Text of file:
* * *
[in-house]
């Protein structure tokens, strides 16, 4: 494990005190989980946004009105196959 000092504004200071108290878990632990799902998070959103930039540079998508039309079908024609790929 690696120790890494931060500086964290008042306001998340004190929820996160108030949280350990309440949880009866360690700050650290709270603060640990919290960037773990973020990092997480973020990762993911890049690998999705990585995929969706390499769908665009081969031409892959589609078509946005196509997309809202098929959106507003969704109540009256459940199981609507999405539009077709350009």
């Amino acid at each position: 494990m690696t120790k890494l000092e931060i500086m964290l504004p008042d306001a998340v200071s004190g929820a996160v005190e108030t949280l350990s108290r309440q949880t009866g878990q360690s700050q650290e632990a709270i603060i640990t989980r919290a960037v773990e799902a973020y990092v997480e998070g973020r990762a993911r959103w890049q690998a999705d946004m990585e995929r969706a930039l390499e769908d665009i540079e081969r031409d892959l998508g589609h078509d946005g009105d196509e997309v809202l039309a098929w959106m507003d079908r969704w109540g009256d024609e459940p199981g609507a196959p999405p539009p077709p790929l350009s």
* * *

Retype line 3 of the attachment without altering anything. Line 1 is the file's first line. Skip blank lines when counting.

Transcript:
């Amino acid at each position: 494990m690696t120790k890494l000092e931060i500086m964290l504004p008042d306001a998340v200071s004190g929820a996160v005190e108030t949280l350990s108290r309440q949880t009866g878990q360690s700050q650290e632990a709270i603060i640990t989980r919290a960037v773990e799902a973020y990092v997480e998070g973020r990762a993911r959103w890049q690998a999705d946004m990585e995929r969706a930039l390499e769908d665009i540079e081969r031409d892959l998508g589609h078509d946005g009105d196509e997309v809202l039309a098929w959106m507003d079908r969704w109540g009256d024609e459940p199981g609507a196959p999405p539009p077709p790929l350009s």